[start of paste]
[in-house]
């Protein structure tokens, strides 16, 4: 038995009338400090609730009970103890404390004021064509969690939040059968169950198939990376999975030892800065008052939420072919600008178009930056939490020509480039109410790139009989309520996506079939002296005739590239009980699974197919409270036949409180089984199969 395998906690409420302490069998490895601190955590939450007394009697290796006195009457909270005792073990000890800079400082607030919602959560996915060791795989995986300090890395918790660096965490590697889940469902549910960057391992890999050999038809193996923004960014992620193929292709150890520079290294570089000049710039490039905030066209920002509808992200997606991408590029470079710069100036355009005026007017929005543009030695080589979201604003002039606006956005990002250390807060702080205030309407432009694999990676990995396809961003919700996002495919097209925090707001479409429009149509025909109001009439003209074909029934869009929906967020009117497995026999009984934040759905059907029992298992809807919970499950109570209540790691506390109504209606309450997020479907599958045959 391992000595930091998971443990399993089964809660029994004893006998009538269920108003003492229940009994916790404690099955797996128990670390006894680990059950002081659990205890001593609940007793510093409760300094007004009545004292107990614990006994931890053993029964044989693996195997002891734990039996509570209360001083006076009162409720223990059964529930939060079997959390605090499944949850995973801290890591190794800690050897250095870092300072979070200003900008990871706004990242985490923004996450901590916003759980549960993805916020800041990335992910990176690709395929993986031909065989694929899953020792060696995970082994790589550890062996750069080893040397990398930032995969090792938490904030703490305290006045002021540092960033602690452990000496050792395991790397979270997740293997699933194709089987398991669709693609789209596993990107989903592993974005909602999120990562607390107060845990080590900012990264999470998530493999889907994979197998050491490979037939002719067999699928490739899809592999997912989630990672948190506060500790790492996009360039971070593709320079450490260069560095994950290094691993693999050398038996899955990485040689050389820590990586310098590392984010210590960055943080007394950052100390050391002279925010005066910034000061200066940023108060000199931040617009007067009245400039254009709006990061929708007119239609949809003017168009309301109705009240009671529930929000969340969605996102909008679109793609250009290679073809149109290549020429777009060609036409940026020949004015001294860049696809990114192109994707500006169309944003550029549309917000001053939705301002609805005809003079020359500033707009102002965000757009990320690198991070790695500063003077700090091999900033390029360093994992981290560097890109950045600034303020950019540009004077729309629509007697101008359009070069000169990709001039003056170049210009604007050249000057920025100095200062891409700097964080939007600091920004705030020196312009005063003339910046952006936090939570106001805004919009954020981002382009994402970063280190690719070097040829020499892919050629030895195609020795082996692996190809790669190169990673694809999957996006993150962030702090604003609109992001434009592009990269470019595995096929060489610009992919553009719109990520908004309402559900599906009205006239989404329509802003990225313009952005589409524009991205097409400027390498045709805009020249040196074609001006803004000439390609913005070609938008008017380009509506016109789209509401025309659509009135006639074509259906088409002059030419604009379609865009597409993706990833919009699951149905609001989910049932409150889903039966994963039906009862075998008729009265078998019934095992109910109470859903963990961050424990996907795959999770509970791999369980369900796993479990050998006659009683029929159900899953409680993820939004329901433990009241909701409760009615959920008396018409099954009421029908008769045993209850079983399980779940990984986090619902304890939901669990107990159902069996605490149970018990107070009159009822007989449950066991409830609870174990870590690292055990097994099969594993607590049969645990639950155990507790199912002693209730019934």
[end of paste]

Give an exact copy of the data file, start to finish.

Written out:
[in-house]
């Protein structure tokens, strides 16, 4: 038995009338400090609730009970103890404390004021064509969690939040059968169950198939990376999975030892800065008052939420072919600008178009930056939490020509480039109410790139009989309520996506079939002296005739590239009980699974197919409270036949409180089984199969 395998906690409420302490069998490895601190955590939450007394009697290796006195009457909270005792073990000890800079400082607030919602959560996915060791795989995986300090890395918790660096965490590697889940469902549910960057391992890999050999038809193996923004960014992620193929292709150890520079290294570089000049710039490039905030066209920002509808992200997606991408590029470079710069100036355009005026007017929005543009030695080589979201604003002039606006956005990002250390807060702080205030309407432009694999990676990995396809961003919700996002495919097209925090707001479409429009149509025909109001009439003209074909029934869009929906967020009117497995026999009984934040759905059907029992298992809807919970499950109570209540790691506390109504209606309450997020479907599958045959 391992000595930091998971443990399993089964809660029994004893006998009538269920108003003492229940009994916790404690099955797996128990670390006894680990059950002081659990205890001593609940007793510093409760300094007004009545004292107990614990006994931890053993029964044989693996195997002891734990039996509570209360001083006076009162409720223990059964529930939060079997959390605090499944949850995973801290890591190794800690050897250095870092300072979070200003900008990871706004990242985490923004996450901590916003759980549960993805916020800041990335992910990176690709395929993986031909065989694929899953020792060696995970082994790589550890062996750069080893040397990398930032995969090792938490904030703490305290006045002021540092960033602690452990000496050792395991790397979270997740293997699933194709089987398991669709693609789209596993990107989903592993974005909602999120990562607390107060845990080590900012990264999470998530493999889907994979197998050491490979037939002719067999699928490739899809592999997912989630990672948190506060500790790492996009360039971070593709320079450490260069560095994950290094691993693999050398038996899955990485040689050389820590990586310098590392984010210590960055943080007394950052100390050391002279925010005066910034000061200066940023108060000199931040617009007067009245400039254009709006990061929708007119239609949809003017168009309301109705009240009671529930929000969340969605996102909008679109793609250009290679073809149109290549020429777009060609036409940026020949004015001294860049696809990114192109994707500006169309944003550029549309917000001053939705301002609805005809003079020359500033707009102002965000757009990320690198991070790695500063003077700090091999900033390029360093994992981290560097890109950045600034303020950019540009004077729309629509007697101008359009070069000169990709001039003056170049210009604007050249000057920025100095200062891409700097964080939007600091920004705030020196312009005063003339910046952006936090939570106001805004919009954020981002382009994402970063280190690719070097040829020499892919050629030895195609020795082996692996190809790669190169990673694809999957996006993150962030702090604003609109992001434009592009990269470019595995096929060489610009992919553009719109990520908004309402559900599906009205006239989404329509802003990225313009952005589409524009991205097409400027390498045709805009020249040196074609001006803004000439390609913005070609938008008017380009509506016109789209509401025309659509009135006639074509259906088409002059030419604009379609865009597409993706990833919009699951149905609001989910049932409150889903039966994963039906009862075998008729009265078998019934095992109910109470859903963990961050424990996907795959999770509970791999369980369900796993479990050998006659009683029929159900899953409680993820939004329901433990009241909701409760009615959920008396018409099954009421029908008769045993209850079983399980779940990984986090619902304890939901669990107990159902069996605490149970018990107070009159009822007989449950066991409830609870174990870590690292055990097994099969594993607590049969645990639950155990507790199912002693209730019934």